Saturday, December 27, 2008

Pitfalls for "Atheists" to Avoid

Take a look at this article by Doug Eaton. I love it when theists (fundamental christians in particular) tell me what I'm like because they obviously know everything about atheists. Doug has compiled this list of 11 things that are bad advice for any atheist to use. According to Doug, the use of any such advice will harm my cause (whatever that is).

1. Assume that because you compare theism to believing in pink unicorns or fairy tales that you have made a good argument.
Doug, first tell me how comparing theism to believing in pink unicorns is a bad argument. How is believing in God is any different than any other belief of supernatural beings?

2. Become hostile and use degrading vulgarities while maintaining that Christianity is an immoral religion.
Nobody has ever given me that advice. Hostility and vulgarities are not good ideas, ever. Christianity isn't necessarily immoral, but I do consider some aspects of certain sects of Christianity immoral. Misogyny, brainwashing (indoctrination), denial of basic freedoms, etc. are immoral to me and I've seen these things in Christianity.

3. When you are having trouble answering an argument posed by a Christian theist, simply say, “well even if this were true, it doesn’t prove the existence of the ‘Christian’ God.”
I think Doug may be talking about certain classical arguments to the existence of God (teleological and cosmological in particular). In this case, the arguments may hint at the existence of a "god thing", but that "god thing" is not necessarily the God of Christianity (or even intelligent). In my opinion, jumping to the conclusion that it must be "God" is not logical at all. How can we know that it is God and not Pellumie the Densest Dot in the Universe of Dense Dots or anything else we can imagine.

4. Assume that simply because you explain a phenomena from a naturalistic perspective that it constitutes an argument which must be true.
I really don't understand what Doug's complaining about. For one thing, I believe that everything probably has a naturalistic explaination. We don't have all the explainations yet, but we are narrowing them down. Simply because I can explain a phenomena from a naturalistic perspective does not mean that the explaination must be true. It simply means to me that it's more likely to be true.

5. When arguing against the Christian God, simply say that you only believe in “one less god” than most people, as if that does not require you to defend an atheistic understanding of cosmology, anthropology, ethics, philosophy of history, philosophy of politics, philosophy of science, and epistemology.
I like that argument. I don't know why you'd have to have an understanding of all that stuff. It's a good point. Me not believing in the existence Yahweh is not any different than my dad not believing in the existence of Odin. My dad doesn't need to understand Norse mythology or to have read the eddas to justify his non-belief in Odin. I don't need to have a complete understand cosmology, anthropology, ethics, or philosophy to justify my non-belief in Yahweh either.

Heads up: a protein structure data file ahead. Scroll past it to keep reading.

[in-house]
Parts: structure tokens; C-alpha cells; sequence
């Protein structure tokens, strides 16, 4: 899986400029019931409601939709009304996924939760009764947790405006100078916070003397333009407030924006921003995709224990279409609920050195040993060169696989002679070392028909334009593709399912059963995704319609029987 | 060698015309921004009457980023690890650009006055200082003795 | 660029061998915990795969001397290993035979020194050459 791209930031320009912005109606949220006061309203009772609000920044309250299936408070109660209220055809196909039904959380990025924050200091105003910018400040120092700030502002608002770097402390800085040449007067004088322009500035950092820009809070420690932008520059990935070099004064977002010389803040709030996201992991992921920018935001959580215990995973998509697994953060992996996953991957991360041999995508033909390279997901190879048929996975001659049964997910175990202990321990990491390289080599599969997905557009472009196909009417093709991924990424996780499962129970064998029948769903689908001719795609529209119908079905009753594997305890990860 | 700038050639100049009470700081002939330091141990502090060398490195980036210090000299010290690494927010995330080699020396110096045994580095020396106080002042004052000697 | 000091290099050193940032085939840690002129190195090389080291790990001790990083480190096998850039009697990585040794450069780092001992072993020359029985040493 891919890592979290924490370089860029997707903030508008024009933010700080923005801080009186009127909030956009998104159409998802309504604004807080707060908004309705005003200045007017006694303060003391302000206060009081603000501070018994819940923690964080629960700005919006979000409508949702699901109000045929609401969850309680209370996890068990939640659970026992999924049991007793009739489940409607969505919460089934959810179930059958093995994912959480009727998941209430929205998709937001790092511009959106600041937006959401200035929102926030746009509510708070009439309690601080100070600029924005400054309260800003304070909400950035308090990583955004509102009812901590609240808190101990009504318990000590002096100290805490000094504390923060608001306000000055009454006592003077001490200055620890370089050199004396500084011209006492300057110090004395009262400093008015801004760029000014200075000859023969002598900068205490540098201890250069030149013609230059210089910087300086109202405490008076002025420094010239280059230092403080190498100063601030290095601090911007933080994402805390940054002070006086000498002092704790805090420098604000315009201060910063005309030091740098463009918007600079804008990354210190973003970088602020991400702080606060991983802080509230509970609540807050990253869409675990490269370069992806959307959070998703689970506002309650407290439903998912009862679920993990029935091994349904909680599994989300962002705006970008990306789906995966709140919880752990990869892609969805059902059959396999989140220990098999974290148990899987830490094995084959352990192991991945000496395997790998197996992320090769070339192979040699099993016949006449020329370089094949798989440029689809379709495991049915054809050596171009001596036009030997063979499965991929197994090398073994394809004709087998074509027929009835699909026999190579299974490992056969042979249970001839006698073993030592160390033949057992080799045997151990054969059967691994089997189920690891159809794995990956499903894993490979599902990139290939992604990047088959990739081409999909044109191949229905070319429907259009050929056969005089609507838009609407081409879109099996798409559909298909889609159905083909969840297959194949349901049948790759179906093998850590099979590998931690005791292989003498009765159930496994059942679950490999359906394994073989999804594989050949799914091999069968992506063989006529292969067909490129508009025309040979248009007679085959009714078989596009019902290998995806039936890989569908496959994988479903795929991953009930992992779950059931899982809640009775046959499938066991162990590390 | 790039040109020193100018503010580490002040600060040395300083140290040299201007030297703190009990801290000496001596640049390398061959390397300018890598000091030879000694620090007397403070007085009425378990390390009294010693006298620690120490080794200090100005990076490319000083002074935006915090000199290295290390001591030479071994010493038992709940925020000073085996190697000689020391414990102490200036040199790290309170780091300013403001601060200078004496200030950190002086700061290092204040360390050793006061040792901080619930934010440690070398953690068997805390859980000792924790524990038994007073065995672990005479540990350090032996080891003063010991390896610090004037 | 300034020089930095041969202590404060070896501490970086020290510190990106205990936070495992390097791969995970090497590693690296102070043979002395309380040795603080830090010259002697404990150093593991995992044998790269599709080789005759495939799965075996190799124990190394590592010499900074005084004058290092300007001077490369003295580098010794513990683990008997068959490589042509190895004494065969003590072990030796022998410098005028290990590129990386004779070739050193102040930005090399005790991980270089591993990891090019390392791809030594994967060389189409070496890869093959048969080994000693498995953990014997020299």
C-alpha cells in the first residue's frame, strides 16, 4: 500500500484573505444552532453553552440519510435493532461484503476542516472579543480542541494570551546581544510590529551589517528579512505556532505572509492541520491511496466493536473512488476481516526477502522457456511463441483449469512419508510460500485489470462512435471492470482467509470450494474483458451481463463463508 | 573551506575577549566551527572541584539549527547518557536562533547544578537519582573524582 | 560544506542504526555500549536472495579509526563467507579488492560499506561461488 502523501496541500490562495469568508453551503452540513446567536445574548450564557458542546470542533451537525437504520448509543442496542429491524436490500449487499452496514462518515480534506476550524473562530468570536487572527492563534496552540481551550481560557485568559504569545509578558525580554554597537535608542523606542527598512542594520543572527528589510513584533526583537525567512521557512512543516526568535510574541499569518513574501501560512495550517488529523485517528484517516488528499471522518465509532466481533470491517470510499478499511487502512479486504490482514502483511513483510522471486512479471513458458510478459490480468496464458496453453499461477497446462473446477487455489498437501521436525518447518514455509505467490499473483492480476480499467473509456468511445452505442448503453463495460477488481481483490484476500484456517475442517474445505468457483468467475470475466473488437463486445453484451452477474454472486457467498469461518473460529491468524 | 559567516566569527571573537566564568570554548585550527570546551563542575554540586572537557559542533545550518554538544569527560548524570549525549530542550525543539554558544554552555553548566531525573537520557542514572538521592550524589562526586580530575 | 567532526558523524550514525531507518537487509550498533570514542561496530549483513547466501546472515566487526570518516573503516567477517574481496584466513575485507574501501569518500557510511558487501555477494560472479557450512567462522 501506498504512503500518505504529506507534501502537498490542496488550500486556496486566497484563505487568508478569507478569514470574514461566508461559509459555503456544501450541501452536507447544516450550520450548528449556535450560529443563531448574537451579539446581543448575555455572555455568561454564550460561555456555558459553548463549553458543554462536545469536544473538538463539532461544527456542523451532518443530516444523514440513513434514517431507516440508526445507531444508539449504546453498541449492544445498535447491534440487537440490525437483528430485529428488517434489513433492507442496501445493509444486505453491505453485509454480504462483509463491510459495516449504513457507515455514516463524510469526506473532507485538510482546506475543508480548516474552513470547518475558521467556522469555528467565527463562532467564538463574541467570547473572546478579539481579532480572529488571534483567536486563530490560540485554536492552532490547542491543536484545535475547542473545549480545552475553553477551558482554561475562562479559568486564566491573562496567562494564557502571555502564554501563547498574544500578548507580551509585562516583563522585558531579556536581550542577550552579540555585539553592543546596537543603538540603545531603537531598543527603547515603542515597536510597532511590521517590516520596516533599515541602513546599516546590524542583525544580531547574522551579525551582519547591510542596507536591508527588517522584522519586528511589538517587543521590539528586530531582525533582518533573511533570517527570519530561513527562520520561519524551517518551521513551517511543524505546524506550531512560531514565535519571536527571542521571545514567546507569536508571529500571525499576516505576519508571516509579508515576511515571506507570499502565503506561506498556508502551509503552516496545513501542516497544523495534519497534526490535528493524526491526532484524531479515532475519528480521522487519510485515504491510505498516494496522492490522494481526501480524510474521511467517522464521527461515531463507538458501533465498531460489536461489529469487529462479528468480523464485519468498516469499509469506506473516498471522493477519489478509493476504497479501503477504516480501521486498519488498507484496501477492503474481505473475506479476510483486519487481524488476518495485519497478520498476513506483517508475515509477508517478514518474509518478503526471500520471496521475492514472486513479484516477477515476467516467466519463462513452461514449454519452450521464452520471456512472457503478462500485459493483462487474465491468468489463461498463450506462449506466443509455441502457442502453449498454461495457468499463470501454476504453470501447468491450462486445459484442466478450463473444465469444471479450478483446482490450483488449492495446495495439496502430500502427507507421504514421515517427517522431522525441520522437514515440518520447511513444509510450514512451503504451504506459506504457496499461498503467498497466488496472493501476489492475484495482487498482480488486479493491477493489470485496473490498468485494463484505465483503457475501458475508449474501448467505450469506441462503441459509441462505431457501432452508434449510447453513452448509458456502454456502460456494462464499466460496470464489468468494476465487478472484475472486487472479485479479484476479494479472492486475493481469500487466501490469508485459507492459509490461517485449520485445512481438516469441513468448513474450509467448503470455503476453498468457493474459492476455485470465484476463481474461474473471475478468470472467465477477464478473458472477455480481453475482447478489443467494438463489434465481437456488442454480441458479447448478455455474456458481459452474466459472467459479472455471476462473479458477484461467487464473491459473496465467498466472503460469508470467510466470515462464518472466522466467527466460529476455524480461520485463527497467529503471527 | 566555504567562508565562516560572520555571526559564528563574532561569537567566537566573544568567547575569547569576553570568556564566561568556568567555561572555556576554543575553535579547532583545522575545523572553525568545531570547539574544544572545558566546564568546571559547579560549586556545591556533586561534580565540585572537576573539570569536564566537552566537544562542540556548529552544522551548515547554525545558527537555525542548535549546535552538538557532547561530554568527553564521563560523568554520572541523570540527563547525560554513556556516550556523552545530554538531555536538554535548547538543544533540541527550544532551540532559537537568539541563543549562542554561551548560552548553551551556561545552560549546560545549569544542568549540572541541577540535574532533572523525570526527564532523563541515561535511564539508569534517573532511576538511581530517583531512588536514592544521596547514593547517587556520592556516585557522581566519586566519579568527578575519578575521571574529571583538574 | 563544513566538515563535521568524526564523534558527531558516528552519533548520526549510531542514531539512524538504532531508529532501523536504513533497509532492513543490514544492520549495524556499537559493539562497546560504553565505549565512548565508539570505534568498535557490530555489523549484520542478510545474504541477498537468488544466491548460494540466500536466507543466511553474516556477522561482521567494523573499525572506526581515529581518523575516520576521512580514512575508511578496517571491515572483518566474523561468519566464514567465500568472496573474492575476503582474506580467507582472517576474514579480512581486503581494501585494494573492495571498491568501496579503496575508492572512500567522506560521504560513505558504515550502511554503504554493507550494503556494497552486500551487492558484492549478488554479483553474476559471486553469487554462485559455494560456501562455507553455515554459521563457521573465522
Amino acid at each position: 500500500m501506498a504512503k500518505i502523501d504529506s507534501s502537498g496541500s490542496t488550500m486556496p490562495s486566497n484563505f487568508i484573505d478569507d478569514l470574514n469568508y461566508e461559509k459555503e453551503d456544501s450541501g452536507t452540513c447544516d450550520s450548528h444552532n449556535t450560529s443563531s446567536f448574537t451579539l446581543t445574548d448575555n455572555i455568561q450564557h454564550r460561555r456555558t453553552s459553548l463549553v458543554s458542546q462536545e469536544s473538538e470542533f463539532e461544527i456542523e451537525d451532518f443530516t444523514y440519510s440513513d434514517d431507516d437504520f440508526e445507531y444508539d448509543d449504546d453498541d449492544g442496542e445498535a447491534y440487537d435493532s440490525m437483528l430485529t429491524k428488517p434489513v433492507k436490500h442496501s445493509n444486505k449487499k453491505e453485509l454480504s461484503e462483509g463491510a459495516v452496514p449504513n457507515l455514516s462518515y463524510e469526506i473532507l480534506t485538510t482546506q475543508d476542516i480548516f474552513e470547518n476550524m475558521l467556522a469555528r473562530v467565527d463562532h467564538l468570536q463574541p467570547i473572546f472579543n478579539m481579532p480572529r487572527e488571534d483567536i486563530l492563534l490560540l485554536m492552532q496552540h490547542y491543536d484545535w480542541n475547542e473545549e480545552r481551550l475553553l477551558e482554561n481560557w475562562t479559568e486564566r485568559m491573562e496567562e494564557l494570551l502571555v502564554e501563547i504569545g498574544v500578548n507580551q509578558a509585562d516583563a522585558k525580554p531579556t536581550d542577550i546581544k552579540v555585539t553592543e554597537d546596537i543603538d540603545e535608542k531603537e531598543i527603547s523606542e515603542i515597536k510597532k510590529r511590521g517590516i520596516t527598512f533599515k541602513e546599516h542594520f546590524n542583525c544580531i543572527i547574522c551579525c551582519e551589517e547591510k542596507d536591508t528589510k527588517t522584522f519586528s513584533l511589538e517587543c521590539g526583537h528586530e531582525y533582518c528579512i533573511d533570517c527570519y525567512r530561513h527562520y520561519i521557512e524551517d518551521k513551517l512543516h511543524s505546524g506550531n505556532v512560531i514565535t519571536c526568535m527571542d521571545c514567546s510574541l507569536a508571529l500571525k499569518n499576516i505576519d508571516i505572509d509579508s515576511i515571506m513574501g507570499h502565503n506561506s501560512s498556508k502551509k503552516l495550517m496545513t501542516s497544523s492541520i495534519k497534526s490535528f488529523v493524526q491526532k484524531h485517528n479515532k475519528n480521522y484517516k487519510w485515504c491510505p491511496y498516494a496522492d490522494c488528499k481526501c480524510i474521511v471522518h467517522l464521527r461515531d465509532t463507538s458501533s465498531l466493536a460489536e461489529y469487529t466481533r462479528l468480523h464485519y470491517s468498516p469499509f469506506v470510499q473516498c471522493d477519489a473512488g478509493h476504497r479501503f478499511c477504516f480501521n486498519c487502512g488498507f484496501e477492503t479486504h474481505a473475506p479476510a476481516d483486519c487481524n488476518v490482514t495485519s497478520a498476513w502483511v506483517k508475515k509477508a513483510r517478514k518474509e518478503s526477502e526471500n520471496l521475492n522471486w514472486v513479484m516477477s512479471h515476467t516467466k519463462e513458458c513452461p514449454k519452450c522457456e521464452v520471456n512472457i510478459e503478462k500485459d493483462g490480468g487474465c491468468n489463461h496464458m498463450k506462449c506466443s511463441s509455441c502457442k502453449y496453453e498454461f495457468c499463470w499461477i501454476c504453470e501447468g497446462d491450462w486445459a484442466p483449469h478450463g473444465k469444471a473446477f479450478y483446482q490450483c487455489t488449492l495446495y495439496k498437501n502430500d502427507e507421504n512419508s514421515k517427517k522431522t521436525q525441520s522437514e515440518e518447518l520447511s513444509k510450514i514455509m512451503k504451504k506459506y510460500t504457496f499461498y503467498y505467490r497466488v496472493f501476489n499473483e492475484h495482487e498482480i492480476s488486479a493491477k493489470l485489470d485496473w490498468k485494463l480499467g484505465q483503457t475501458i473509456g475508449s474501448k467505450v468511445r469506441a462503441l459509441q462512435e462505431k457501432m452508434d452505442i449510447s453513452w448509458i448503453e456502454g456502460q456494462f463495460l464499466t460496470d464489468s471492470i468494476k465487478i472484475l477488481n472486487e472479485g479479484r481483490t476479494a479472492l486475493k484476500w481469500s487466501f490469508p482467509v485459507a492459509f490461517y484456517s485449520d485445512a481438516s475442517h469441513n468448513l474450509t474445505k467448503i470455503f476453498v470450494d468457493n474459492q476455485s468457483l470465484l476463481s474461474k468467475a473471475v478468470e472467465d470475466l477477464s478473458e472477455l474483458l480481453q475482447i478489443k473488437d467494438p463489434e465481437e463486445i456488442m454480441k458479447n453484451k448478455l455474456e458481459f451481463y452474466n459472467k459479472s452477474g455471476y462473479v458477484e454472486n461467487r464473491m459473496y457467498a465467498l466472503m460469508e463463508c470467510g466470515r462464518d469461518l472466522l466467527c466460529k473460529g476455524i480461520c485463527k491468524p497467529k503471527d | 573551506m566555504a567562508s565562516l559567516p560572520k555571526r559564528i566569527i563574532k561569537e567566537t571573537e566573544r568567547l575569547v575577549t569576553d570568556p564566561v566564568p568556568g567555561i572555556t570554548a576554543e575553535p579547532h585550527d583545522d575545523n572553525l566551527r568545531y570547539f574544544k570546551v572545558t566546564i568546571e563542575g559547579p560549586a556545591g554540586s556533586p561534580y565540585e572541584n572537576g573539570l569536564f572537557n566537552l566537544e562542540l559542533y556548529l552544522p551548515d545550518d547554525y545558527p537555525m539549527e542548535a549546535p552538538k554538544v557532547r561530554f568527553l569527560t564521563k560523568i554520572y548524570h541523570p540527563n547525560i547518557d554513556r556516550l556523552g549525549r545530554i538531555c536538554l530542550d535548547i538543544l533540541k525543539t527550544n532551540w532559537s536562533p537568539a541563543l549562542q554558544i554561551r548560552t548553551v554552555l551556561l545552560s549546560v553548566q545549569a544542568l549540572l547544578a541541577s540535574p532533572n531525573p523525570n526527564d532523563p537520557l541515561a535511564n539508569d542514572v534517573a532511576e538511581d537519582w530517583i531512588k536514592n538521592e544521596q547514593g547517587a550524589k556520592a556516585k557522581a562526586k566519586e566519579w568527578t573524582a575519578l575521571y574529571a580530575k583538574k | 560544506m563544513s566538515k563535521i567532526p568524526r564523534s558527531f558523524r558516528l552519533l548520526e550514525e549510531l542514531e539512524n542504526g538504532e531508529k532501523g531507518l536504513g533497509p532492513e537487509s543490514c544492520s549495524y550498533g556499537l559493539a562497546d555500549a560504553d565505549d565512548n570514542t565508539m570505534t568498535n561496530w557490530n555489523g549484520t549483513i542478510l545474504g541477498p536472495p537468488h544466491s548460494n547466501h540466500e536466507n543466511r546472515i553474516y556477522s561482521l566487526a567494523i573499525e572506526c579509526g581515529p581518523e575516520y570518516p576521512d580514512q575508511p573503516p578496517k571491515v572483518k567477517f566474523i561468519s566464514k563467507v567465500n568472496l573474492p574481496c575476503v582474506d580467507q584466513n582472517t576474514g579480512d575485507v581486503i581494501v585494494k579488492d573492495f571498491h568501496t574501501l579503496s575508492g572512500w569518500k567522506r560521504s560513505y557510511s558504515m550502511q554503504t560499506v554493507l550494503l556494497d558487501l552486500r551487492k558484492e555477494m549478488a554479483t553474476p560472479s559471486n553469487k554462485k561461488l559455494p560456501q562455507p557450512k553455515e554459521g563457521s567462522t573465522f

6. Make metaphysical statements that suggest that metaphysics are a useless waste of time.
Metaphysics are a useless waste of time. However, that's only my opinion.

7. Argue that we should only believe things proven by empirical evidence without proving it with empirical evidence.
Huh? Doug, you're losing me. Do I need to prove why I need to prove something before I can prove that I can prove it? Circular reasoning makes my brain sleepy.

8. Use logic like it is a universal, transcendent, unchanging reality when atheistic naturalism cannot account for universal, transcendent, unchanging realities.
Lost me again, Doug. Be careful with that circular reasoning. You could poke someones eye out with it.

9. Argue that there is no evidence to believe in the existence of God because all the evidence that is produced fails to pass the standards of evidence which have been constructed from the belief that God does not exist.
The reasoning just goes round and round! I'm starting to feel a little queezy. For one thing, all the evidence that is produced fails to pass my standards of evidence. My standards of evidence is based mainly on believability.

10. Argue that human beings are robots, puppets, and machines programmed by natural selection in a closed system of cause and effect, and then argue for free thought and moral agency.
Funny that robots, puppets, and machines are all things that require an intelligent designer and none of them are things that evolve through natural selection. You're analogy is flawed, Doug. Also, there's no closed system. The Earth is an open system that gets energy from the Sun. The cause and effect is marred by random mutations caused by radiation from space and the Sun. Also, freethought and morality are human things.

11. Place your ultimate trust in human reason while believing that man’s mind evolved from lower animals such as monkeys and will continue to evolve until we become the monkeys from which the minds of the future will have evolved.
One of the reasons I am an atheist is because I don't have ultimate trust in human reasoning. Remember, it's human reasoning that invented gods in the first place. Also, evolution doesn't necessarily have a goal. Just because we are descended from gradually more sentient beings, doesn't mean that our further evolution will result in more sentient super-humans.

Hat tip to The Non-Prophets.


Laurie said...

What a complete dullard - and a wanker to boot. Must go visit him...

Anonymous said...

Doug will surely read the latest issue of Scientific American on the theory of evolution. The creationist and apologist will have to counter another attack of the radical scientific community thats only purpose is to debunk religion, when religion is not the study of interest in the first place.
Larry Johnson